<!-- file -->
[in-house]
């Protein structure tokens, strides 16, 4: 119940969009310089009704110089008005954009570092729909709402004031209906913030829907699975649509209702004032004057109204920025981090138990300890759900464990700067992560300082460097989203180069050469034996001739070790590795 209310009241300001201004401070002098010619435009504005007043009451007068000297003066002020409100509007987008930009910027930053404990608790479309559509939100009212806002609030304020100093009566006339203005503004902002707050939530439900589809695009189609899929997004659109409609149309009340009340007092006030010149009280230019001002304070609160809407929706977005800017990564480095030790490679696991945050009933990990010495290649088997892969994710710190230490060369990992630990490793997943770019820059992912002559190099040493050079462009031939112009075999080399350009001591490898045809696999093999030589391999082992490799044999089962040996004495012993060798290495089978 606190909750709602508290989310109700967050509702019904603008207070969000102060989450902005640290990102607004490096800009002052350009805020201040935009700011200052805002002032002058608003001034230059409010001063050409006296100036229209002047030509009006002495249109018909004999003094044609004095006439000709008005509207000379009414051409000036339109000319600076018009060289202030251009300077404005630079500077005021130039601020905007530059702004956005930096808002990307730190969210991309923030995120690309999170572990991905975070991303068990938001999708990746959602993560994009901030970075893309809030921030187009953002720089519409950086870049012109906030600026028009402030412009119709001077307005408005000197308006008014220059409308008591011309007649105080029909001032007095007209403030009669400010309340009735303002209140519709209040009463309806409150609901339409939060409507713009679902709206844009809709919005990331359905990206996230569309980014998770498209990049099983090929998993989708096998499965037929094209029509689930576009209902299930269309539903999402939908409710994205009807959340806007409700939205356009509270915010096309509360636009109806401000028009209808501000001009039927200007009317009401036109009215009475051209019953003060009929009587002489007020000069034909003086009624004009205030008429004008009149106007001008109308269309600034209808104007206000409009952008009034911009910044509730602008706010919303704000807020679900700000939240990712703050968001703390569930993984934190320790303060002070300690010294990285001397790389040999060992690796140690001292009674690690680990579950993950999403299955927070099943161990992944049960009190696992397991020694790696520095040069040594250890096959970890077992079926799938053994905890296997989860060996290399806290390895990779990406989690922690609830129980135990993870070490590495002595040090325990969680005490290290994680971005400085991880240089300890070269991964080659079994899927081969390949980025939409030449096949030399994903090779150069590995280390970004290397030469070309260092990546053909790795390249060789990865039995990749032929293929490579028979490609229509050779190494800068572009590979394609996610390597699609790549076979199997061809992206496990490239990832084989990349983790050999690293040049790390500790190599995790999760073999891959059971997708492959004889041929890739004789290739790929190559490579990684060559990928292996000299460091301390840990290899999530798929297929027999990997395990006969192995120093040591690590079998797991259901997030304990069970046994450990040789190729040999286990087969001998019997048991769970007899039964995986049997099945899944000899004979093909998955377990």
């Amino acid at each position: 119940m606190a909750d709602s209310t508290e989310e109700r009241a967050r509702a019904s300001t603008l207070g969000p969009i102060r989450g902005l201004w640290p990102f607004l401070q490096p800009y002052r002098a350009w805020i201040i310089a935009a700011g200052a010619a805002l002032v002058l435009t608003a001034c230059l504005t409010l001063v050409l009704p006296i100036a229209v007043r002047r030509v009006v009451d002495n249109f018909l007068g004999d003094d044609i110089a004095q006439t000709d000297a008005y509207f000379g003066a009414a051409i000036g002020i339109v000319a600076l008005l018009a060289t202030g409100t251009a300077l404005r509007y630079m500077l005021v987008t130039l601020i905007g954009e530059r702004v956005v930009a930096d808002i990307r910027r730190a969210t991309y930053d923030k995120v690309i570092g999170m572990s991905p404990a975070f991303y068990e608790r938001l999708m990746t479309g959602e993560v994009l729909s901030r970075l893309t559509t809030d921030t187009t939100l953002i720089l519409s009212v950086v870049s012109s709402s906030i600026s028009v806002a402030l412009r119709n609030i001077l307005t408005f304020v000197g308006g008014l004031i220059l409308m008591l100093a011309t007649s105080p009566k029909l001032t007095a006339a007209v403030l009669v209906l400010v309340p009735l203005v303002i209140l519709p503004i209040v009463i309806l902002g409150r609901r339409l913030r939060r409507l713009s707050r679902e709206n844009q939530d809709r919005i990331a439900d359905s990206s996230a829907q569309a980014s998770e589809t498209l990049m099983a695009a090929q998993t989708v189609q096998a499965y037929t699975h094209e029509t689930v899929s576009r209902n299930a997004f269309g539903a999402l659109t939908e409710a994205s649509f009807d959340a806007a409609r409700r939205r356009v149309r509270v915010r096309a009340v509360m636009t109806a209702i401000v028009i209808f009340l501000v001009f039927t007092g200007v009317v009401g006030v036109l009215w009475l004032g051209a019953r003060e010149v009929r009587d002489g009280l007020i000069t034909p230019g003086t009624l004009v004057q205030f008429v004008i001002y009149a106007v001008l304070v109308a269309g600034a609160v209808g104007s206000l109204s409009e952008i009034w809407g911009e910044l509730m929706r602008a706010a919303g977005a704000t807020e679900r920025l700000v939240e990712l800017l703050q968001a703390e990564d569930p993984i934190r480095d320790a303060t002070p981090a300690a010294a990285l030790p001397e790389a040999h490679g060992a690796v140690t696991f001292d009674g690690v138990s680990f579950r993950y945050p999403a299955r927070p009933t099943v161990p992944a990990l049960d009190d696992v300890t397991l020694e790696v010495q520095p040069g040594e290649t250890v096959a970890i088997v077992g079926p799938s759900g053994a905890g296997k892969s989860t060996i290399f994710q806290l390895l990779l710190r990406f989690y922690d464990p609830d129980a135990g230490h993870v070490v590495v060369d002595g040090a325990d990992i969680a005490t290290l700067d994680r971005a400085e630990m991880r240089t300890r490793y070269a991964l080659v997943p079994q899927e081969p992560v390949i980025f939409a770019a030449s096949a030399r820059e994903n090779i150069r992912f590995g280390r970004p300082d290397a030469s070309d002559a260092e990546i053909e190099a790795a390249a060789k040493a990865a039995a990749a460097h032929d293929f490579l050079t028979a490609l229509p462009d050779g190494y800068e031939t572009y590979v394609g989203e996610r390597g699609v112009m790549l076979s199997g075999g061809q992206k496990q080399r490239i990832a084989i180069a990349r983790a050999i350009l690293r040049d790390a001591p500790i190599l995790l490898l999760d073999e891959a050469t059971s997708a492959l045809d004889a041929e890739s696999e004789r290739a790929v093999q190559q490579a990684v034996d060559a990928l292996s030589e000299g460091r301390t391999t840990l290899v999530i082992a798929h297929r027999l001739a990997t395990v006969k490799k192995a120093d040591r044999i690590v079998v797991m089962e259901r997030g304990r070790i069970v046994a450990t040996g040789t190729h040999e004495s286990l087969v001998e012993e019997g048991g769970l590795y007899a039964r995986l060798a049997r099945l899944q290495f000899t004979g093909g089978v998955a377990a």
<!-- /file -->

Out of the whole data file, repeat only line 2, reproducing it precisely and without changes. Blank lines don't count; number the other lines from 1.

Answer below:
């Protein structure tokens, strides 16, 4: 119940969009310089009704110089008005954009570092729909709402004031209906913030829907699975649509209702004032004057109204920025981090138990300890759900464990700067992560300082460097989203180069050469034996001739070790590795 209310009241300001201004401070002098010619435009504005007043009451007068000297003066002020409100509007987008930009910027930053404990608790479309559509939100009212806002609030304020100093009566006339203005503004902002707050939530439900589809695009189609899929997004659109409609149309009340009340007092006030010149009280230019001002304070609160809407929706977005800017990564480095030790490679696991945050009933990990010495290649088997892969994710710190230490060369990992630990490793997943770019820059992912002559190099040493050079462009031939112009075999080399350009001591490898045809696999093999030589391999082992490799044999089962040996004495012993060798290495089978 606190909750709602508290989310109700967050509702019904603008207070969000102060989450902005640290990102607004490096800009002052350009805020201040935009700011200052805002002032002058608003001034230059409010001063050409006296100036229209002047030509009006002495249109018909004999003094044609004095006439000709008005509207000379009414051409000036339109000319600076018009060289202030251009300077404005630079500077005021130039601020905007530059702004956005930096808002990307730190969210991309923030995120690309999170572990991905975070991303068990938001999708990746959602993560994009901030970075893309809030921030187009953002720089519409950086870049012109906030600026028009402030412009119709001077307005408005000197308006008014220059409308008591011309007649105080029909001032007095007209403030009669400010309340009735303002209140519709209040009463309806409150609901339409939060409507713009679902709206844009809709919005990331359905990206996230569309980014998770498209990049099983090929998993989708096998499965037929094209029509689930576009209902299930269309539903999402939908409710994205009807959340806007409700939205356009509270915010096309509360636009109806401000028009209808501000001009039927200007009317009401036109009215009475051209019953003060009929009587002489007020000069034909003086009624004009205030008429004008009149106007001008109308269309600034209808104007206000409009952008009034911009910044509730602008706010919303704000807020679900700000939240990712703050968001703390569930993984934190320790303060002070300690010294990285001397790389040999060992690796140690001292009674690690680990579950993950999403299955927070099943161990992944049960009190696992397991020694790696520095040069040594250890096959970890077992079926799938053994905890296997989860060996290399806290390895990779990406989690922690609830129980135990993870070490590495002595040090325990969680005490290290994680971005400085991880240089300890070269991964080659079994899927081969390949980025939409030449096949030399994903090779150069590995280390970004290397030469070309260092990546053909790795390249060789990865039995990749032929293929490579028979490609229509050779190494800068572009590979394609996610390597699609790549076979199997061809992206496990490239990832084989990349983790050999690293040049790390500790190599995790999760073999891959059971997708492959004889041929890739004789290739790929190559490579990684060559990928292996000299460091301390840990290899999530798929297929027999990997395990006969192995120093040591690590079998797991259901997030304990069970046994450990040789190729040999286990087969001998019997048991769970007899039964995986049997099945899944000899004979093909998955377990």